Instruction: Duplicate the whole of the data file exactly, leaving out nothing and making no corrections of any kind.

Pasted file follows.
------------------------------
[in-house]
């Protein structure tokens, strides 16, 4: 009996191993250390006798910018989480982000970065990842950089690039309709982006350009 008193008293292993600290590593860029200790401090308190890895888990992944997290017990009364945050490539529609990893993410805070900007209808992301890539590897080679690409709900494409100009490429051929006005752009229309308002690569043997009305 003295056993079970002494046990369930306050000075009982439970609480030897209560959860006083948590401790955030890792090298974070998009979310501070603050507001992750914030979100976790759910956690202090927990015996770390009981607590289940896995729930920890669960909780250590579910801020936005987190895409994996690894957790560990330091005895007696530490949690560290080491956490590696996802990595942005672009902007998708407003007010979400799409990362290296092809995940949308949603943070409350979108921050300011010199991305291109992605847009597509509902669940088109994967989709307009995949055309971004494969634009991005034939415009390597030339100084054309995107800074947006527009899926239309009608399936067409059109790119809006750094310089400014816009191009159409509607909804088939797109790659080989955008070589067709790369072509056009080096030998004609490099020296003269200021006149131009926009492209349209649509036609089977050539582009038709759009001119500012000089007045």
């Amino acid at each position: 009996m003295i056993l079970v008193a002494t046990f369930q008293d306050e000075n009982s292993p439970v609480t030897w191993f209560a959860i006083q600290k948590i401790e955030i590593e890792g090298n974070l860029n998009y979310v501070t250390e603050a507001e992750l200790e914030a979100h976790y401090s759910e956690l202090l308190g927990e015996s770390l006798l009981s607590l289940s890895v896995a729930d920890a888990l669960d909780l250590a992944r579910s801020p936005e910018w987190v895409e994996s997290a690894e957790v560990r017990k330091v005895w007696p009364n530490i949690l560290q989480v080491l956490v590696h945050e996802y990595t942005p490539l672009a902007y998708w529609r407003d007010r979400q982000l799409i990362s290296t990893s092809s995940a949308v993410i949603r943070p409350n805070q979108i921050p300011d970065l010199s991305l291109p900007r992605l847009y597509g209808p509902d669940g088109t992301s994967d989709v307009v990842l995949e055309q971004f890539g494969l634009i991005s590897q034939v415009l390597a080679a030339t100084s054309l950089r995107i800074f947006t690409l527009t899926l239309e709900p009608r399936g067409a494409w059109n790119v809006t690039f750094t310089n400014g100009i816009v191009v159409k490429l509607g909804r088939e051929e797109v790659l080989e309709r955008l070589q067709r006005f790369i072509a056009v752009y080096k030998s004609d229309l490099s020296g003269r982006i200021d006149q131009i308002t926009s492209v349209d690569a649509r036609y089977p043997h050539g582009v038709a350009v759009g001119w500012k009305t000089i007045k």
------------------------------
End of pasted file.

[in-house]
């Protein structure tokens, strides 16, 4: 009996191993250390006798910018989480982000970065990842950089690039309709982006350009 008193008293292993600290590593860029200790401090308190890895888990992944997290017990009364945050490539529609990893993410805070900007209808992301890539590897080679690409709900494409100009490429051929006005752009229309308002690569043997009305 003295056993079970002494046990369930306050000075009982439970609480030897209560959860006083948590401790955030890792090298974070998009979310501070603050507001992750914030979100976790759910956690202090927990015996770390009981607590289940896995729930920890669960909780250590579910801020936005987190895409994996690894957790560990330091005895007696530490949690560290080491956490590696996802990595942005672009902007998708407003007010979400799409990362290296092809995940949308949603943070409350979108921050300011010199991305291109992605847009597509509902669940088109994967989709307009995949055309971004494969634009991005034939415009390597030339100084054309995107800074947006527009899926239309009608399936067409059109790119809006750094310089400014816009191009159409509607909804088939797109790659080989955008070589067709790369072509056009080096030998004609490099020296003269200021006149131009926009492209349209649509036609089977050539582009038709759009001119500012000089007045």
């Amino acid at each position: 009996m003295i056993l079970v008193a002494t046990f369930q008293d306050e000075n009982s292993p439970v609480t030897w191993f209560a959860i006083q600290k948590i401790e955030i590593e890792g090298n974070l860029n998009y979310v501070t250390e603050a507001e992750l200790e914030a979100h976790y401090s759910e956690l202090l308190g927990e015996s770390l006798l009981s607590l289940s890895v896995a729930d920890a888990l669960d909780l250590a992944r579910s801020p936005e910018w987190v895409e994996s997290a690894e957790v560990r017990k330091v005895w007696p009364n530490i949690l560290q989480v080491l956490v590696h945050e996802y990595t942005p490539l672009a902007y998708w529609r407003d007010r979400q982000l799409i990362s290296t990893s092809s995940a949308v993410i949603r943070p409350n805070q979108i921050p300011d970065l010199s991305l291109p900007r992605l847009y597509g209808p509902d669940g088109t992301s994967d989709v307009v990842l995949e055309q971004f890539g494969l634009i991005s590897q034939v415009l390597a080679a030339t100084s054309l950089r995107i800074f947006t690409l527009t899926l239309e709900p009608r399936g067409a494409w059109n790119v809006t690039f750094t310089n400014g100009i816009v191009v159409k490429l509607g909804r088939e051929e797109v790659l080989e309709r955008l070589q067709r006005f790369i072509a056009v752009y080096k030998s004609d229309l490099s020296g003269r982006i200021d006149q131009i308002t926009s492209v349209d690569a649509r036609y089977p043997h050539g582009v038709a350009v759009g001119w500012k009305t000089i007045k």